We Are All Completely Beside Ourselves

We Are All Completely Beside Ourselvesby Karen Joy Fowler
ISBN 9780399162091

I started reading this on New Year’s Day, full of the enthusiasm that comes from kicking off a new year of reading. The enthusiasm that comes from the belief that this time, I really will read more, and I really will write about what I’m reading close to finishing it.

I chose well. I had to work on the 2nd, and could hardly wait to curl up with the little less than half the book I had left. That wasn’t about my enthusiasm for reading in general, but for seeing how this story in particular would play out.

I have read enough Fowler to know the unexpected and the seemingly strange would happen, but that it would make sense in the story. Also, that I would find myself admiring her use of language, the careful but not precious turns of phrase, the humor with a bit of dark twist.

We Are All Completely Beside Ourselves delivered on all these things. I sometimes wonder, given every unhappy family is unhappy in its own way, if there are still new ways to tell the stories of that unhappiness, or rather new ways to tell it well. Fowler’s book proves there was at least one more.

There is one obvious difference in Fowler’s version of the unhappy family story — that in other hands would have seemed gimmicky, or bizarre beyond the bounds of even the familial bizarre — but it isn’t the only difference. Imagine a family’s story told mostly by looking back (not end of life looking back, this is barely middle aged looking back) not to beginning, not to the end, but to the middles we are all living in. There is regret, but the book isn’t so much about regret is it is about how family does or doesn’t define us; what we do or don’t owe to family members; how they shape us and how we shape ourselves in response. Then there the are tricks of memory, of perspective, and the tricks in connecting to other human beings.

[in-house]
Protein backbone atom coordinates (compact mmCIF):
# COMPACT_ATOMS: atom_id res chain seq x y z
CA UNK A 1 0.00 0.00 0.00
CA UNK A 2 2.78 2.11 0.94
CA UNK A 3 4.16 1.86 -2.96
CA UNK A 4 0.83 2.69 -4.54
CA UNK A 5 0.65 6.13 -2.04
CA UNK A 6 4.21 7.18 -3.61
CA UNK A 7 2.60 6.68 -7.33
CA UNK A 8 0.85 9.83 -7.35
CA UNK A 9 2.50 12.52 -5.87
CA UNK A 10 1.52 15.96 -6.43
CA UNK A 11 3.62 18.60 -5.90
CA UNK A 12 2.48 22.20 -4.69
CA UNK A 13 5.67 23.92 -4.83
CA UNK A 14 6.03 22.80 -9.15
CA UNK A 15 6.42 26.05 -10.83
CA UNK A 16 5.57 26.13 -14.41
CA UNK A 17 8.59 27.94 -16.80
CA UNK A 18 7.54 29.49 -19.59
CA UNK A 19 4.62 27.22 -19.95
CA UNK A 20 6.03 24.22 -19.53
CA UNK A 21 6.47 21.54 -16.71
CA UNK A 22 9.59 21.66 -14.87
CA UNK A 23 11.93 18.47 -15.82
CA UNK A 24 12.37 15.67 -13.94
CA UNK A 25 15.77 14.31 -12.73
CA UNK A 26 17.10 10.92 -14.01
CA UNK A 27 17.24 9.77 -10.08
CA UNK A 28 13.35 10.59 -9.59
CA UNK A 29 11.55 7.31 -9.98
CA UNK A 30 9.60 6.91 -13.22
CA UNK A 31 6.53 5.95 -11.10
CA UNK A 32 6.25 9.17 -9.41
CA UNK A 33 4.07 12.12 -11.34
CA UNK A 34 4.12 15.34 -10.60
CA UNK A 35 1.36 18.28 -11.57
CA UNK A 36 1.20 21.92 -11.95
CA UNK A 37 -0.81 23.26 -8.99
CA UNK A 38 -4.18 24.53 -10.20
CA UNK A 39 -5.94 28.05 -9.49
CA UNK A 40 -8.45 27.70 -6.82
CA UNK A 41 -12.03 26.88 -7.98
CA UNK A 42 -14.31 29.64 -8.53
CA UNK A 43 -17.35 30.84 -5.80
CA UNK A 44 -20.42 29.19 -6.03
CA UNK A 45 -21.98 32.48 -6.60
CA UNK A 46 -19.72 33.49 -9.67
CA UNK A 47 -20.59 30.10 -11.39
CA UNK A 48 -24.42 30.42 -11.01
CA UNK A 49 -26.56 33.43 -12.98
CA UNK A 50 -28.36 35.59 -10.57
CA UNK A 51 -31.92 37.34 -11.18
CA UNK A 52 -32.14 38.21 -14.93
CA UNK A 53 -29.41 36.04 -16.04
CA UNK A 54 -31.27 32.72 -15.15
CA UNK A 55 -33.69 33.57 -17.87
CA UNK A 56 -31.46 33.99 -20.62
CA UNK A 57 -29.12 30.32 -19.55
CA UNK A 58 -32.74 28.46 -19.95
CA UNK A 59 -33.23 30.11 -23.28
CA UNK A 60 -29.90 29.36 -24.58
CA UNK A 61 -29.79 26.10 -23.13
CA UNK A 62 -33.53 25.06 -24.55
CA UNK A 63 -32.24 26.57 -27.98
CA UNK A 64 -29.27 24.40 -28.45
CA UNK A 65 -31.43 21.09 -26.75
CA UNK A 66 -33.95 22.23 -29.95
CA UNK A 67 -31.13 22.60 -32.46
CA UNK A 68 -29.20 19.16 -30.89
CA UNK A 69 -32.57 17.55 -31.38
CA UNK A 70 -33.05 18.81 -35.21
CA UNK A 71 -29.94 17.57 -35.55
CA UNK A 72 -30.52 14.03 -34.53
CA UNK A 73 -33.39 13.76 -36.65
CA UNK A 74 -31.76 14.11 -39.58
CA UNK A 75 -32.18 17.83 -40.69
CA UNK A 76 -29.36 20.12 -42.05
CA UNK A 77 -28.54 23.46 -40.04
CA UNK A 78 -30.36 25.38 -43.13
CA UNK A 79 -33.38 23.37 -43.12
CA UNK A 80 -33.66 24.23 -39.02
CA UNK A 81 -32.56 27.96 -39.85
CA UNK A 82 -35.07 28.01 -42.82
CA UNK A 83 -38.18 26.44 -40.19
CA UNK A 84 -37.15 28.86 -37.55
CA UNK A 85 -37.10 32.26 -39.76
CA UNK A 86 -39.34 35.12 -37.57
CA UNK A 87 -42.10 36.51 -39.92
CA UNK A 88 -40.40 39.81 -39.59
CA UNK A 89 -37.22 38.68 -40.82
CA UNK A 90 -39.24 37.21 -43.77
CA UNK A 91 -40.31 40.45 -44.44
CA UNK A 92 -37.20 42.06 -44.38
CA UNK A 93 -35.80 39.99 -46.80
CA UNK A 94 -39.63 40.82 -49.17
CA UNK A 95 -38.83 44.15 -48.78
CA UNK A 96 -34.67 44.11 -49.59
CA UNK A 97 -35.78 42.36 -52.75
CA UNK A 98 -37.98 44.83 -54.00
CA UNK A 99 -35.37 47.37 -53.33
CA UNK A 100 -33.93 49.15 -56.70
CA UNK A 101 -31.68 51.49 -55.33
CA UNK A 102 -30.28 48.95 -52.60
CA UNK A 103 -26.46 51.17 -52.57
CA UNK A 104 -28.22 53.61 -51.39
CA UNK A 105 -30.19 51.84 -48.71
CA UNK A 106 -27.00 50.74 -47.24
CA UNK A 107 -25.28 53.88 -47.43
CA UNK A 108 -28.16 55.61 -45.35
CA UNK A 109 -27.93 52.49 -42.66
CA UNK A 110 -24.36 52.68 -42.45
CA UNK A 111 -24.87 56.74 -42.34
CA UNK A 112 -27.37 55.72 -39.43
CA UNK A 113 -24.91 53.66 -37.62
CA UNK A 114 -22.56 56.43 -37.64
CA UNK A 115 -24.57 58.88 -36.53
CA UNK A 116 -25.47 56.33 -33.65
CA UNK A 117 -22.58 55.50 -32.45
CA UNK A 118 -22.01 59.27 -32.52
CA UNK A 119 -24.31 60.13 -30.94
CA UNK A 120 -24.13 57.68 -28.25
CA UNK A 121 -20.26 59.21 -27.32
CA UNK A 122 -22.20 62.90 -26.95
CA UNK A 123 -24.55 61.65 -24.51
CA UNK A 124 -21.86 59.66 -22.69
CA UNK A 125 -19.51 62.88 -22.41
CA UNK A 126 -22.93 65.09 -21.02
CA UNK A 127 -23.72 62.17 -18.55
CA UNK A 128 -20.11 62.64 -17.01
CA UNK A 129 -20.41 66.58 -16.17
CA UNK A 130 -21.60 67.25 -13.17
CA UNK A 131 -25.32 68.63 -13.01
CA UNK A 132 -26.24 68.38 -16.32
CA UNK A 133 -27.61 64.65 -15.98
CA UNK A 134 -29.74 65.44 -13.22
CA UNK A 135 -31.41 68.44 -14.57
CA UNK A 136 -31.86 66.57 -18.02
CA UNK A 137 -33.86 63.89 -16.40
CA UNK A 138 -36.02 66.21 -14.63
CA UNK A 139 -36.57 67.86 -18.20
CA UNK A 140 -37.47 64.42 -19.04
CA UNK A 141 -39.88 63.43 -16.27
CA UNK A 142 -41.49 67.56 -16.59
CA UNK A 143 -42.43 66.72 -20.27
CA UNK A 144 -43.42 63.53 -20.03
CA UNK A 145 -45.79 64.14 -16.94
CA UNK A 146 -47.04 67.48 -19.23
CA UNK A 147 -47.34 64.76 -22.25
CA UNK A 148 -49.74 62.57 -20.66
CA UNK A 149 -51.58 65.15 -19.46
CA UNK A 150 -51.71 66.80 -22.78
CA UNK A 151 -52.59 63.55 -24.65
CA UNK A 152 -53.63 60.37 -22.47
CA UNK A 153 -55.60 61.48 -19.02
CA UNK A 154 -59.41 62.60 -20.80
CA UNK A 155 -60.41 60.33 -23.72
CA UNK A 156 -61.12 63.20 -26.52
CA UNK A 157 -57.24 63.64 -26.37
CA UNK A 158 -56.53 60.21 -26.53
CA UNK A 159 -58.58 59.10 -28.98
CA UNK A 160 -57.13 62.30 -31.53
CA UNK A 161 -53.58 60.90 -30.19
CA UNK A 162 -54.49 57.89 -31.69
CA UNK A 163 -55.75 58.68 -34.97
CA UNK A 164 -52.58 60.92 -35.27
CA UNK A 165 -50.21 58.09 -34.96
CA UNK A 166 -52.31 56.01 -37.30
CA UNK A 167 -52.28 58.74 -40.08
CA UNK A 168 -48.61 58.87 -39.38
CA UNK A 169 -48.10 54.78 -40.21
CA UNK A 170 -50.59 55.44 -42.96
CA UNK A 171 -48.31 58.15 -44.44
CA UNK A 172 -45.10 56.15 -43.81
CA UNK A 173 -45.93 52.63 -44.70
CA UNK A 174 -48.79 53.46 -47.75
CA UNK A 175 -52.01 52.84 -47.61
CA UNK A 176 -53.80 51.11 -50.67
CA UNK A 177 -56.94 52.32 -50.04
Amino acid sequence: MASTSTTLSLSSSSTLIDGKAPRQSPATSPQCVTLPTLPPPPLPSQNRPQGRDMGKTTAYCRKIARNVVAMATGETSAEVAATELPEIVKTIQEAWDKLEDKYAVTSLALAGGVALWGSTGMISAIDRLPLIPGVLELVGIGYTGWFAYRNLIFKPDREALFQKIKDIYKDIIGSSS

What, in fact, does it mean to be human, a normal human being?

I suppose you can read almost any story as an attempt to answer that question. The way Fowler goes about it in her version, from her choice of siblings to the choice to somewhat conspiratorially address “you” the listener, probably shouldn’t work. But it does work, it worked so well I find myself continuing to think about it (it the book and it the question).

Recommended. My reading year is off to a good start.

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